I've let my realm sag in other areas by focusing so heavily on breeding and training excellent military commanders, but it really pays off in times like this. I have the command of some 5300 crusaders, a fact that is not likely to be forgotten by history.

September 21, 1101: With the threat of Muslim reinforcements from the South constantly looming, Duke Brian orders the crusaders to storm the castle. Stones from catapults whistle through the air overhead as siege towers and ladders grab the walls of Tiberias in their clutches. 40 brave Munsterians die in a single day, as do many other bold crusaders, but the hold is taken. Sheik Musa of Tiberias surrenders at swordpoint, and the first great victory of the crusade is won. After a day of rest, the crusaders begin a march to Nazareth, where Duke Brian won his first minor engagement.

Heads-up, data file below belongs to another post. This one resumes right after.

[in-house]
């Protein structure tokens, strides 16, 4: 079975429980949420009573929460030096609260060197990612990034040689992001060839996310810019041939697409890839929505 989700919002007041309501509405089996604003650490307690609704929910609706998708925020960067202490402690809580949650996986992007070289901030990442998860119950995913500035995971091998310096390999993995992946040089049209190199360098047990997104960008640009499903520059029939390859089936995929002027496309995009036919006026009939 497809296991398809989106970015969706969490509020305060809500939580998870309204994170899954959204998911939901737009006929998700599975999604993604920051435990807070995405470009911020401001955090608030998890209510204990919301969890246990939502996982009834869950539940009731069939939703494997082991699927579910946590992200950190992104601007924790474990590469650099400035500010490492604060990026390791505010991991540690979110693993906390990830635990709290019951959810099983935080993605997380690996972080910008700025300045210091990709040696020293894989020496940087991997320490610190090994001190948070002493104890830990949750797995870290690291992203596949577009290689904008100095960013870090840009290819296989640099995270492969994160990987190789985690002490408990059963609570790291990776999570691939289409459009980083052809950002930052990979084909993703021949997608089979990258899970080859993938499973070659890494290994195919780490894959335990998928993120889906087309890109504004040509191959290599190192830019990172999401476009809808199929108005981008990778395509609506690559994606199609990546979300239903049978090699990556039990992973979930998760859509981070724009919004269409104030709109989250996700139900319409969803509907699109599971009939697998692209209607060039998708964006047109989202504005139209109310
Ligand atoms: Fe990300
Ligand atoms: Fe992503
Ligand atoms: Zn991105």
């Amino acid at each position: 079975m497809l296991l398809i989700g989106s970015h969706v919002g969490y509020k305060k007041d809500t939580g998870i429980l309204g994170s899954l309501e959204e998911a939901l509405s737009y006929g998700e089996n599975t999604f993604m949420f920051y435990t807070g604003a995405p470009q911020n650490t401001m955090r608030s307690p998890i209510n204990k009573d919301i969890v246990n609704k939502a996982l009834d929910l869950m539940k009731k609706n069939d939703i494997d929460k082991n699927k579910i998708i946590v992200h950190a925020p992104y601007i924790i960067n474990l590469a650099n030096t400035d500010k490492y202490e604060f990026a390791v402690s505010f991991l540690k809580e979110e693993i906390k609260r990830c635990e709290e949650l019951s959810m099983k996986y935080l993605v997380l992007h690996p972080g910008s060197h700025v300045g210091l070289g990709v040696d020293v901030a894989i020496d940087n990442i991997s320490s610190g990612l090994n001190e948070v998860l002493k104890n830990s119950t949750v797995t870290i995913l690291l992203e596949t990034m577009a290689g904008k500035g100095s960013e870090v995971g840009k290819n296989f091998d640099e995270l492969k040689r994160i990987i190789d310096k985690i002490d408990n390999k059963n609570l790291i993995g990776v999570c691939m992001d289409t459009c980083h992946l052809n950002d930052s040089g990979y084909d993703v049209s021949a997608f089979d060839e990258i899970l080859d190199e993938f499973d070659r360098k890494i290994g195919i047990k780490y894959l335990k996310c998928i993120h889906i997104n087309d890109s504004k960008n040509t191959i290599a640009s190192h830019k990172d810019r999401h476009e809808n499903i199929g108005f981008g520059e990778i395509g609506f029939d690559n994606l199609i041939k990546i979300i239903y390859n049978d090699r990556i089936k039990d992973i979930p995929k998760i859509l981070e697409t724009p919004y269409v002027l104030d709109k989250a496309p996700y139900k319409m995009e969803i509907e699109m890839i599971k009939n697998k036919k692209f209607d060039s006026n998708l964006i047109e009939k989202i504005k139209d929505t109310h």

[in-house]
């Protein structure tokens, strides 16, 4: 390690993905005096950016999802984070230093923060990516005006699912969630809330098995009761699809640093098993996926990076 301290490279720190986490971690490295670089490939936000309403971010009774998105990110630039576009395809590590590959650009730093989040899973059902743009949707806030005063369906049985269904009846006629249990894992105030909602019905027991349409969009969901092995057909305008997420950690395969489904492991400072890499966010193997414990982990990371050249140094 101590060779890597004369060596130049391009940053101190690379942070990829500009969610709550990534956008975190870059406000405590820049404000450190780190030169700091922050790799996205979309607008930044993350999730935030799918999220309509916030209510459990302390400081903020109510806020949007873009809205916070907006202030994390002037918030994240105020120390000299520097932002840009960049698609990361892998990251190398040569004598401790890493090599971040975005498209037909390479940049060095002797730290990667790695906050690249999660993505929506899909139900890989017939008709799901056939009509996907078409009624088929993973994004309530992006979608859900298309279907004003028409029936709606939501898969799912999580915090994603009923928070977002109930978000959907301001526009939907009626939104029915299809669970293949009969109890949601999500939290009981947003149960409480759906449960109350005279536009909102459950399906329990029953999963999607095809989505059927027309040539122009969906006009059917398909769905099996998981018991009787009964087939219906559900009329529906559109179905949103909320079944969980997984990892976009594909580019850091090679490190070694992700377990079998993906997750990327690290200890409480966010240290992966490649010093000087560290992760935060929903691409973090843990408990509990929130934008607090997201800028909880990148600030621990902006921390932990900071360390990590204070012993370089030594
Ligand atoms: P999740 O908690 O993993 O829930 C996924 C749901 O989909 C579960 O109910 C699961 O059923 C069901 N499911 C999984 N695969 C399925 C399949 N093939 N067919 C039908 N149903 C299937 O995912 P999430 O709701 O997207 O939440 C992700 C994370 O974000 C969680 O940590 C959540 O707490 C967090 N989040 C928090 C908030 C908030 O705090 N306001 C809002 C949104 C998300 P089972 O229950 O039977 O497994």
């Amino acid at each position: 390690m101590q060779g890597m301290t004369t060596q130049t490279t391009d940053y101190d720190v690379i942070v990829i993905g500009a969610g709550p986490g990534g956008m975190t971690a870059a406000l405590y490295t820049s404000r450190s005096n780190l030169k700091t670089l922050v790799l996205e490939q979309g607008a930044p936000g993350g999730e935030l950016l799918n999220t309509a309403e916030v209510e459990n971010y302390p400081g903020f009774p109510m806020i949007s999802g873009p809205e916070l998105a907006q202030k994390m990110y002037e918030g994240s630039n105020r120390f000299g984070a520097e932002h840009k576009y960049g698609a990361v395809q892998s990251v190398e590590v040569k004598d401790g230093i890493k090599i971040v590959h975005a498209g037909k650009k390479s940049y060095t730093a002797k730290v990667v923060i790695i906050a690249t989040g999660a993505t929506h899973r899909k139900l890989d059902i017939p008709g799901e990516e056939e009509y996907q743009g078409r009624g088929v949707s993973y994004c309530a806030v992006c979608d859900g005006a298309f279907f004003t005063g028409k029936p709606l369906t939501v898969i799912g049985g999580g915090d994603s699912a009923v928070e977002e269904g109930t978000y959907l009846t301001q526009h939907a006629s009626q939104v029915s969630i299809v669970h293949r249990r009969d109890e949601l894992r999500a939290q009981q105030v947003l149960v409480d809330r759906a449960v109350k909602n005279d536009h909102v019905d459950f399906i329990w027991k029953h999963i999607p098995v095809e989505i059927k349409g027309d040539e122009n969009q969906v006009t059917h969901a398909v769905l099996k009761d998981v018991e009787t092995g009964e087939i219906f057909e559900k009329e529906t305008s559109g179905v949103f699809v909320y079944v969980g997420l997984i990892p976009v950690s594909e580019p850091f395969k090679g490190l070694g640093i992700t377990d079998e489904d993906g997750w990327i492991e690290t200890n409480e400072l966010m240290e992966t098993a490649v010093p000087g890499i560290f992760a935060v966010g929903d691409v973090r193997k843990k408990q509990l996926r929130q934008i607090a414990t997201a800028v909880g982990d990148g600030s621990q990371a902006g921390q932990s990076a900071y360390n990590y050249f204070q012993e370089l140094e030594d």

As they prepare to depart, a message arrives that King Erik of Denmark, while fighting the Orthodox King Vsevolod of Rus, was captured and imprisoned. Denmark is now ruled by his regent, Baron Frode of Kallundborg.

I've got one word for you, Erik: karma. This has also created an interesting scenario. As long as Erik is imprisoned, my wife Sigrid actually has a stronger claim on Denmark than the current regent. Technically, I could go to war to make her queen. I have no way of knowing how many Danes would support her over the Lord Regent though, so I've deemed it a little bit too risky.